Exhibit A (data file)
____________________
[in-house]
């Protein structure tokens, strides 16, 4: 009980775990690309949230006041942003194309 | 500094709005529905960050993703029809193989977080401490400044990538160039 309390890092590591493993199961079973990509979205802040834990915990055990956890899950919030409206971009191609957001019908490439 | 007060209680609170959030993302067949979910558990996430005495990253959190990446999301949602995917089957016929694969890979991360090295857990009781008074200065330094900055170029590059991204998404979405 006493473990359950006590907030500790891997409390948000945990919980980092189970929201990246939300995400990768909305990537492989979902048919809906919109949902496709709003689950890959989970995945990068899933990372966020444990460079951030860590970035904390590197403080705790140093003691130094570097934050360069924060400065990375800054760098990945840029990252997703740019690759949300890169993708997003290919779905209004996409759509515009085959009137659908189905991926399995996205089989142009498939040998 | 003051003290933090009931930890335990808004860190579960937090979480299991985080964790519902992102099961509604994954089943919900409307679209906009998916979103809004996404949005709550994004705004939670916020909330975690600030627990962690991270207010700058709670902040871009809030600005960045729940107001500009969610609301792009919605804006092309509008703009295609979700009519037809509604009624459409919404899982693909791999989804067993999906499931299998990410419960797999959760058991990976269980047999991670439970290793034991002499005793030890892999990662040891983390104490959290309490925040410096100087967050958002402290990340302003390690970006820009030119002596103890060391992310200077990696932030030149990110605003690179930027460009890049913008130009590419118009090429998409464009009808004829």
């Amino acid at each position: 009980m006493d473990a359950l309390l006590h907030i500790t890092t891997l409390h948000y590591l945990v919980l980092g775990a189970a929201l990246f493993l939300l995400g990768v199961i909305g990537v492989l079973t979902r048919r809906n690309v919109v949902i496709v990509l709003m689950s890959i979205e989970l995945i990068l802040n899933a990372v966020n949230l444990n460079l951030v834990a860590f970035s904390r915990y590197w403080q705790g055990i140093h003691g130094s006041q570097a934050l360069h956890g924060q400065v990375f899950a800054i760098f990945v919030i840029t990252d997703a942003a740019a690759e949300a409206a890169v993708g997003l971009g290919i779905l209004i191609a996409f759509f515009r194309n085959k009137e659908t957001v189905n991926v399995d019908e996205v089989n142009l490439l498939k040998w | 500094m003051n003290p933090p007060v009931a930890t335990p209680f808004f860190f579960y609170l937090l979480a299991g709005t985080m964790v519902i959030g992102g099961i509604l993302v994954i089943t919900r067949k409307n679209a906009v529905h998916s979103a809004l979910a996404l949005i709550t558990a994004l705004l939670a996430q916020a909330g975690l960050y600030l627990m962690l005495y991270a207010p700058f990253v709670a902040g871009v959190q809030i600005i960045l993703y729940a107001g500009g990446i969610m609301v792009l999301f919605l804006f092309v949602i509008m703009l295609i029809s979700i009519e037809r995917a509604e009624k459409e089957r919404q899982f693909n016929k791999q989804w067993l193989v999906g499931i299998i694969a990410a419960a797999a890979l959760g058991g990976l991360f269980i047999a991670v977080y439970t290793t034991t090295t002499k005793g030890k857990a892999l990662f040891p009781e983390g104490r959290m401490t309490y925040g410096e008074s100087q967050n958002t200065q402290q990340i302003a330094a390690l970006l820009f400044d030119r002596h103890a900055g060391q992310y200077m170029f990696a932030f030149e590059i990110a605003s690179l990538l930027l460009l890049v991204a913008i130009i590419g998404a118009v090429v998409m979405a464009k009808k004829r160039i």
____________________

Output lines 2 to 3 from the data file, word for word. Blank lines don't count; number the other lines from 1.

């Protein structure tokens, strides 16, 4: 009980775990690309949230006041942003194309 | 500094709005529905960050993703029809193989977080401490400044990538160039 309390890092590591493993199961079973990509979205802040834990915990055990956890899950919030409206971009191609957001019908490439 | 007060209680609170959030993302067949979910558990996430005495990253959190990446999301949602995917089957016929694969890979991360090295857990009781008074200065330094900055170029590059991204998404979405 006493473990359950006590907030500790891997409390948000945990919980980092189970929201990246939300995400990768909305990537492989979902048919809906919109949902496709709003689950890959989970995945990068899933990372966020444990460079951030860590970035904390590197403080705790140093003691130094570097934050360069924060400065990375800054760098990945840029990252997703740019690759949300890169993708997003290919779905209004996409759509515009085959009137659908189905991926399995996205089989142009498939040998 | 003051003290933090009931930890335990808004860190579960937090979480299991985080964790519902992102099961509604994954089943919900409307679209906009998916979103809004996404949005709550994004705004939670916020909330975690600030627990962690991270207010700058709670902040871009809030600005960045729940107001500009969610609301792009919605804006092309509008703009295609979700009519037809509604009624459409919404899982693909791999989804067993999906499931299998990410419960797999959760058991990976269980047999991670439970290793034991002499005793030890892999990662040891983390104490959290309490925040410096100087967050958002402290990340302003390690970006820009030119002596103890060391992310200077990696932030030149990110605003690179930027460009890049913008130009590419118009090429998409464009009808004829």
């Amino acid at each position: 009980m006493d473990a359950l309390l006590h907030i500790t890092t891997l409390h948000y590591l945990v919980l980092g775990a189970a929201l990246f493993l939300l995400g990768v199961i909305g990537v492989l079973t979902r048919r809906n690309v919109v949902i496709v990509l709003m689950s890959i979205e989970l995945i990068l802040n899933a990372v966020n949230l444990n460079l951030v834990a860590f970035s904390r915990y590197w403080q705790g055990i140093h003691g130094s006041q570097a934050l360069h956890g924060q400065v990375f899950a800054i760098f990945v919030i840029t990252d997703a942003a740019a690759e949300a409206a890169v993708g997003l971009g290919i779905l209004i191609a996409f759509f515009r194309n085959k009137e659908t957001v189905n991926v399995d019908e996205v089989n142009l490439l498939k040998w | 500094m003051n003290p933090p007060v009931a930890t335990p209680f808004f860190f579960y609170l937090l979480a299991g709005t985080m964790v519902i959030g992102g099961i509604l993302v994954i089943t919900r067949k409307n679209a906009v529905h998916s979103a809004l979910a996404l949005i709550t558990a994004l705004l939670a996430q916020a909330g975690l960050y600030l627990m962690l005495y991270a207010p700058f990253v709670a902040g871009v959190q809030i600005i960045l993703y729940a107001g500009g990446i969610m609301v792009l999301f919605l804006f092309v949602i509008m703009l295609i029809s979700i009519e037809r995917a509604e009624k459409e089957r919404q899982f693909n016929k791999q989804w067993l193989v999906g499931i299998i694969a990410a419960a797999a890979l959760g058991g990976l991360f269980i047999a991670v977080y439970t290793t034991t090295t002499k005793g030890k857990a892999l990662f040891p009781e983390g104490r959290m401490t309490y925040g410096e008074s100087q967050n958002t200065q402290q990340i302003a330094a390690l970006l820009f400044d030119r002596h103890a900055g060391q992310y200077m170029f990696a932030f030149e590059i990110a605003s690179l990538l930027l460009l890049v991204a913008i130009i590419g998404a118009v090429v998409m979405a464009k009808k004829r160039i």